Glamour is a supernatural form of mental compulsion or influence that is specific to vampires. Glamouring is similar to hypnosis, and while all vampires have this power, it needs to be taught as it does not appear to come naturally…

The process of glamouring begins with eye contact between a vampire and a respondent. Once eye contact is made, the respondent is held in a trance, making them susceptible to the power of suggestion, until the glamour session is ended. Based on the examples in the television series, verbal commands seem to be necessary. It is sometimes possible for the victim to look away if they quickly realize they are being glamoured.

A respondent enters a trance-like state, becoming highly susceptible to suggestions and commands, but can respond to questions at will, as they are still semi-conscious. The respondent is still at least partially conscious and can even show resistance to the suggestions. Most vampires try to use persuasive dialogue while glamouring to facilitate the process. Glamouring can be avoided by avoiding eye contact with the vampire.

– True Blood wiki

In last decade’s HBO series True Blood, the vampire characters were able to influence their human counterparts via the device of Glamour or by glamming them. The vampires, in addition to possessing this supernatural ability, were also super sexy, which probably didn’t hurt their efforts.

The FTX scandal is on a par with the Madoff fireworks of fifteen years ago in terms of the amount of people affected, the institutions duped and the money that’s missing. There might be as much as $10 billion missing and no one knows exactly where it went. According to the preliminary bankruptcy filing of the now disgraced crypto exchange, there could be as many as one million individual creditors owed money from this fiasco. Not only did the FTX founder, Sam Bankman-Fried, fool the mainstream media, he was also fantastically successful at tricking some of the most storied, prestigious investment firms in the world – BlackRock and Sequoia among them. He glammed them.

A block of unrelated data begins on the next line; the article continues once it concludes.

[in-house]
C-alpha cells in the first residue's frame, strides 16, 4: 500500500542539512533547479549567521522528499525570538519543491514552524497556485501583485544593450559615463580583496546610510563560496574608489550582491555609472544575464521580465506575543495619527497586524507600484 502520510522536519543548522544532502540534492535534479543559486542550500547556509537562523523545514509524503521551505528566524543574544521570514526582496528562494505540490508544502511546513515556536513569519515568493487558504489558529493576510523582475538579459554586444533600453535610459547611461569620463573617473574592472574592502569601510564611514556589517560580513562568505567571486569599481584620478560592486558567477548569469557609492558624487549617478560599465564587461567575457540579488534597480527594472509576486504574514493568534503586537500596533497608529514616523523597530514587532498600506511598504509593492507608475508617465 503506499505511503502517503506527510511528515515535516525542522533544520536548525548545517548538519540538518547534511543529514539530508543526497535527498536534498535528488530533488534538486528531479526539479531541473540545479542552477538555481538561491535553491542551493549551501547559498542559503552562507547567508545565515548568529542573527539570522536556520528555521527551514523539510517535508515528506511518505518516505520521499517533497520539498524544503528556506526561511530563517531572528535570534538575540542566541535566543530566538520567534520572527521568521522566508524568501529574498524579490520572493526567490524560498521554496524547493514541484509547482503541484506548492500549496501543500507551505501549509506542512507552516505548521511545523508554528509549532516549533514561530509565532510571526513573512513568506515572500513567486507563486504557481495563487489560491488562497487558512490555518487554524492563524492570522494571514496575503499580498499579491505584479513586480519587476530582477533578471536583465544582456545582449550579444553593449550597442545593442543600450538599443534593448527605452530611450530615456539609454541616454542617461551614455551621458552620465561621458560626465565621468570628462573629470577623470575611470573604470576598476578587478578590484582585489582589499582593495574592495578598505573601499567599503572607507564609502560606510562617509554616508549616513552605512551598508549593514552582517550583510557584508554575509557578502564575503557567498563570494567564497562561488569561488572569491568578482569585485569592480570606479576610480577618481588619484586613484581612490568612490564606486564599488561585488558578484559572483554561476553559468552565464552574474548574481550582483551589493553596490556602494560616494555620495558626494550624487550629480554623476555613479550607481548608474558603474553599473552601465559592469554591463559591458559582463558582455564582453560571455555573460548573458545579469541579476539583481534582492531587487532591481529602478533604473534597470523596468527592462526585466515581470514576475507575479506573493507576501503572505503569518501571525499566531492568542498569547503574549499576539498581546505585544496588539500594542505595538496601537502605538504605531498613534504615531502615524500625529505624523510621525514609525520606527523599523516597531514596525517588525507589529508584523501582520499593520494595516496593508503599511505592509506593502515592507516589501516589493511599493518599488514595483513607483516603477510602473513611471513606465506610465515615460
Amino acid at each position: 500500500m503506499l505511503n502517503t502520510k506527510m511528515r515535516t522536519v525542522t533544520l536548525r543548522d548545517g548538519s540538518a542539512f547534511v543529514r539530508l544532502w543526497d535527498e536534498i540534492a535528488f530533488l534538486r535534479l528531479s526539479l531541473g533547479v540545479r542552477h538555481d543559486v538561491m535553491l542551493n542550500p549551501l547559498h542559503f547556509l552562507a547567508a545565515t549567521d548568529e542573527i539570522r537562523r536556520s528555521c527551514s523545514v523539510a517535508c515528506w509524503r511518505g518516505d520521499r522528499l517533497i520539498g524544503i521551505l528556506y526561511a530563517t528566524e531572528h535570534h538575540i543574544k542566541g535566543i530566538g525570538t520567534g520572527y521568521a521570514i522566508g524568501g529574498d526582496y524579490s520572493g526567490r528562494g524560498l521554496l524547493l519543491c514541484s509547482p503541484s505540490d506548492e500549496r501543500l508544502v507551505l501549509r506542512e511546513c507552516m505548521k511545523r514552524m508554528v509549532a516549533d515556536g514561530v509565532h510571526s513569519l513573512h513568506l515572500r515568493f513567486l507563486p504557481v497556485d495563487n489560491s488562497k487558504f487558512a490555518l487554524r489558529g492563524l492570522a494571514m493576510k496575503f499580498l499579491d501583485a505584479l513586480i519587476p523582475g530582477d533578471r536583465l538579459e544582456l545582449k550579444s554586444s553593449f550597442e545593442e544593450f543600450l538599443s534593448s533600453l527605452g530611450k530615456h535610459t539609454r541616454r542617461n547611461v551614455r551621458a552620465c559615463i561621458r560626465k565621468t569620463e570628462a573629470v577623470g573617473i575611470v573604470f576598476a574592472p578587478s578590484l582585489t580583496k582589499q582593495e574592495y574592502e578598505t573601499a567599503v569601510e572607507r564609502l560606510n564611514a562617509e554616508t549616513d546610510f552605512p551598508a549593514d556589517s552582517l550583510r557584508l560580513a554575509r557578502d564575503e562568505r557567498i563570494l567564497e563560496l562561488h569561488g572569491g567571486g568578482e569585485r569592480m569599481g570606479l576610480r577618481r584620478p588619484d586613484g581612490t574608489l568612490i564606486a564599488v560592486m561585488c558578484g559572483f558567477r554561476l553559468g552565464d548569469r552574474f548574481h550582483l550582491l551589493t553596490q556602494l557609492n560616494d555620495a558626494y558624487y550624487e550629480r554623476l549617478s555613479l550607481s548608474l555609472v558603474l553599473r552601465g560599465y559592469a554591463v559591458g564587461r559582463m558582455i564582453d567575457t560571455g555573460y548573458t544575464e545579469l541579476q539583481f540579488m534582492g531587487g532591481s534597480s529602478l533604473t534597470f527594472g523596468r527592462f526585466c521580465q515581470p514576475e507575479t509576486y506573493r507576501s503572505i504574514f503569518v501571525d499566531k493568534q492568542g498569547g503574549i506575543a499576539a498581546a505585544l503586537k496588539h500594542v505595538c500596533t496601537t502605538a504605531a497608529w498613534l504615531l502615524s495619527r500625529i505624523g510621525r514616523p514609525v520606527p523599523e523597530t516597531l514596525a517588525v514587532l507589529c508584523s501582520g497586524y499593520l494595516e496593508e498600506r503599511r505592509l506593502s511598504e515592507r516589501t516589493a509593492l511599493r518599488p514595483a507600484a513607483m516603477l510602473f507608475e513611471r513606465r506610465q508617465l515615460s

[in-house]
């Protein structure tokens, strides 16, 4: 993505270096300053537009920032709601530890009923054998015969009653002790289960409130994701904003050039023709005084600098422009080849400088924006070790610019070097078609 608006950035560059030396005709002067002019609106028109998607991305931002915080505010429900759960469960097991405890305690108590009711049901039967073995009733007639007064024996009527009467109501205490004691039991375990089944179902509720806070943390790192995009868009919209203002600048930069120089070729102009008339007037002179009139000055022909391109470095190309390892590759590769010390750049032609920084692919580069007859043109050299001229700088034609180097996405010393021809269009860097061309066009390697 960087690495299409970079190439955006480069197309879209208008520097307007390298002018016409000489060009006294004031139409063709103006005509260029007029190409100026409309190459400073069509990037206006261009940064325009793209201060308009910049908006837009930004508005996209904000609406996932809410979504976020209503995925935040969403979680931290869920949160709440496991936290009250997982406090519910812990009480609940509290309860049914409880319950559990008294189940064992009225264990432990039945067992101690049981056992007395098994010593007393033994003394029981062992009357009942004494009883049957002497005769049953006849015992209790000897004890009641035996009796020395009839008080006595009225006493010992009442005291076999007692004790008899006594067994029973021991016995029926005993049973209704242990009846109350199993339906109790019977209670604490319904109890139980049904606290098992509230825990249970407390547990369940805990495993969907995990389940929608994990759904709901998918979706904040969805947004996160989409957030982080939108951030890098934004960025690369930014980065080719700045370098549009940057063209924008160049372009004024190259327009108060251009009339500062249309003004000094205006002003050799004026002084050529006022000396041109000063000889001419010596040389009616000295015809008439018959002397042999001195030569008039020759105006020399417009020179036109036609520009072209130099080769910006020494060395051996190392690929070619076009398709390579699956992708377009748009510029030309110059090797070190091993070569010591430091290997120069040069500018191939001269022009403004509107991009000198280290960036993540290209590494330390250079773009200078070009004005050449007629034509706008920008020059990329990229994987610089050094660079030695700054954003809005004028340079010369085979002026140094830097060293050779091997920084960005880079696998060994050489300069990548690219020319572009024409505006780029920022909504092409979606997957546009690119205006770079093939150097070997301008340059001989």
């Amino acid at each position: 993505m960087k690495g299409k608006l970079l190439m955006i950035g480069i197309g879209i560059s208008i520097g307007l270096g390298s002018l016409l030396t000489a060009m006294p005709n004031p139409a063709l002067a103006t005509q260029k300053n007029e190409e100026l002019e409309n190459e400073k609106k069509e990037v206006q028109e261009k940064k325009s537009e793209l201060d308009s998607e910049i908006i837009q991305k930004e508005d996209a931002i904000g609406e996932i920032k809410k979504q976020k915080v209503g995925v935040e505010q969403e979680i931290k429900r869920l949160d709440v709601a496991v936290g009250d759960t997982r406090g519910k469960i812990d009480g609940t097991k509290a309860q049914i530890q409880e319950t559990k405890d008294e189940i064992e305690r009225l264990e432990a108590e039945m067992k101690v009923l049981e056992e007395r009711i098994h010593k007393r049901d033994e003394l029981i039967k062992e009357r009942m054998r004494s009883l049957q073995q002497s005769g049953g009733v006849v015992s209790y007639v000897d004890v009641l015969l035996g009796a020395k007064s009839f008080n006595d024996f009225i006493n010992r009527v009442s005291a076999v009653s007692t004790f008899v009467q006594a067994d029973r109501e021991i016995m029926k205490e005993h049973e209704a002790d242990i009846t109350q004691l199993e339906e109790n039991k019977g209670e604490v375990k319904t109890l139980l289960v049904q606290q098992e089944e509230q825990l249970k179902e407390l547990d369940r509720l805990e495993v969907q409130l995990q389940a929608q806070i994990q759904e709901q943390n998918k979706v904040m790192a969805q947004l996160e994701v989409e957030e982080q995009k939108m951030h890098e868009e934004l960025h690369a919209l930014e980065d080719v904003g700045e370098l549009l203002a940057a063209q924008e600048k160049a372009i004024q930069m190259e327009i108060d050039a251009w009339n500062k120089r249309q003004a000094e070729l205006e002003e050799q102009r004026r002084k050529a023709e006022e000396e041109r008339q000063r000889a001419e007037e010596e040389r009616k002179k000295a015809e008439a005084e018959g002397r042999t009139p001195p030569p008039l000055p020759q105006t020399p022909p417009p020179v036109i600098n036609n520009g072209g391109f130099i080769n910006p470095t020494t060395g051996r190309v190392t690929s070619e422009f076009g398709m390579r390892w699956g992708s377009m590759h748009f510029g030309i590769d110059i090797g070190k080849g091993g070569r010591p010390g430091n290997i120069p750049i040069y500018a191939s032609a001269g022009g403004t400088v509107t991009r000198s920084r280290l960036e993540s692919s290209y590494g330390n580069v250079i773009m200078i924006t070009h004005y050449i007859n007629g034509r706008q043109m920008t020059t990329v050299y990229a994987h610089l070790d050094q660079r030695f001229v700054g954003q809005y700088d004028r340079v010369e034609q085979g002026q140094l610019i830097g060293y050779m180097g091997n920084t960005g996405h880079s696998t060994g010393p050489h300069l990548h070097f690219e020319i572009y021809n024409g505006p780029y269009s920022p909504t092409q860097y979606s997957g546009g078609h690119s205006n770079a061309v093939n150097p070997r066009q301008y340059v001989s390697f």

How did this happen? Where was the due diligence on the part of the venture capitalists, asset management firms, banks and hedge funds that were both investing directly in FTX or utilizing its platform? All of that information is coming out now, but it seems as though Bankman-Fried and his inner circle were able to glamour everyone over the last three years by throwing around money. No sex appeal or supernatural powers necessary. He bought his way into prominence and then leveraged the attention, relationships and positioning to his further advantage. The effect was cumulative. The more status he attained, the more that set him up for even greater success.

Everywhere you looked, there it was, the ghostly outline of three letters: FTX.

The confab in Chicago this week was supposed to be another celebration for the golden boy of market structure, Sam Bankman-Fried. His FTX flexed its platinum status at an earlier Futures Industry Association conference in Boca Raton, Florida, hosting a late-night cocktail party by the beach, holding a fireside chat with A-Rod and handing out branded swag from its tricked-out mega-booth in the exhibition hall.